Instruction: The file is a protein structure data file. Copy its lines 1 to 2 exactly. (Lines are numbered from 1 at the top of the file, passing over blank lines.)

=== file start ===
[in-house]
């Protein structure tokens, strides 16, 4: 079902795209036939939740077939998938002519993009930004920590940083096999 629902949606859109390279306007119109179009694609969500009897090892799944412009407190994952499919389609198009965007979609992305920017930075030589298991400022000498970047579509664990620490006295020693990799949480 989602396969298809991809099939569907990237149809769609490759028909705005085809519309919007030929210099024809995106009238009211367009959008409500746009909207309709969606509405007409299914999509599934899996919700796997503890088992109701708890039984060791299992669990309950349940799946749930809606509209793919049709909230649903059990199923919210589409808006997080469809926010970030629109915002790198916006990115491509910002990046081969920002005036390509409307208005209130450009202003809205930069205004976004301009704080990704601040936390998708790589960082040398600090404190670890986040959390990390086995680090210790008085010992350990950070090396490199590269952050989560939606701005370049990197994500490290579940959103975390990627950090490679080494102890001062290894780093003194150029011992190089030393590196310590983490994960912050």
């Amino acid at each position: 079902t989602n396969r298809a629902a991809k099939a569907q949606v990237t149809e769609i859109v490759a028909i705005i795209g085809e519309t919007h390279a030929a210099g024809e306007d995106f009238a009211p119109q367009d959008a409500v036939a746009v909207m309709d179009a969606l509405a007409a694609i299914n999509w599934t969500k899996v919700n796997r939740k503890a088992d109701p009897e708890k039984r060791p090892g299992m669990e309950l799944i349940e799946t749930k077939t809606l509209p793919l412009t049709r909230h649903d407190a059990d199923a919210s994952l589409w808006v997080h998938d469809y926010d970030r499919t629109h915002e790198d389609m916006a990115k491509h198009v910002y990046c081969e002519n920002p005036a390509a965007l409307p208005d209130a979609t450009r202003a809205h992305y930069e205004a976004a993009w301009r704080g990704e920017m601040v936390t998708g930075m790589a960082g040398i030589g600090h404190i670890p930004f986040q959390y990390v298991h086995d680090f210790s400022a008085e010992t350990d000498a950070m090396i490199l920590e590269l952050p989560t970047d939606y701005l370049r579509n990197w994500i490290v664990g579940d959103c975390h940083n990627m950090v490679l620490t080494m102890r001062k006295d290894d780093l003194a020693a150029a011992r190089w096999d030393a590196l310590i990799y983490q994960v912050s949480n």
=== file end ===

[in-house]
């Protein structure tokens, strides 16, 4: 079902795209036939939740077939998938002519993009930004920590940083096999 629902949606859109390279306007119109179009694609969500009897090892799944412009407190994952499919389609198009965007979609992305920017930075030589298991400022000498970047579509664990620490006295020693990799949480 989602396969298809991809099939569907990237149809769609490759028909705005085809519309919007030929210099024809995106009238009211367009959008409500746009909207309709969606509405007409299914999509599934899996919700796997503890088992109701708890039984060791299992669990309950349940799946749930809606509209793919049709909230649903059990199923919210589409808006997080469809926010970030629109915002790198916006990115491509910002990046081969920002005036390509409307208005209130450009202003809205930069205004976004301009704080990704601040936390998708790589960082040398600090404190670890986040959390990390086995680090210790008085010992350990950070090396490199590269952050989560939606701005370049990197994500490290579940959103975390990627950090490679080494102890001062290894780093003194150029011992190089030393590196310590983490994960912050």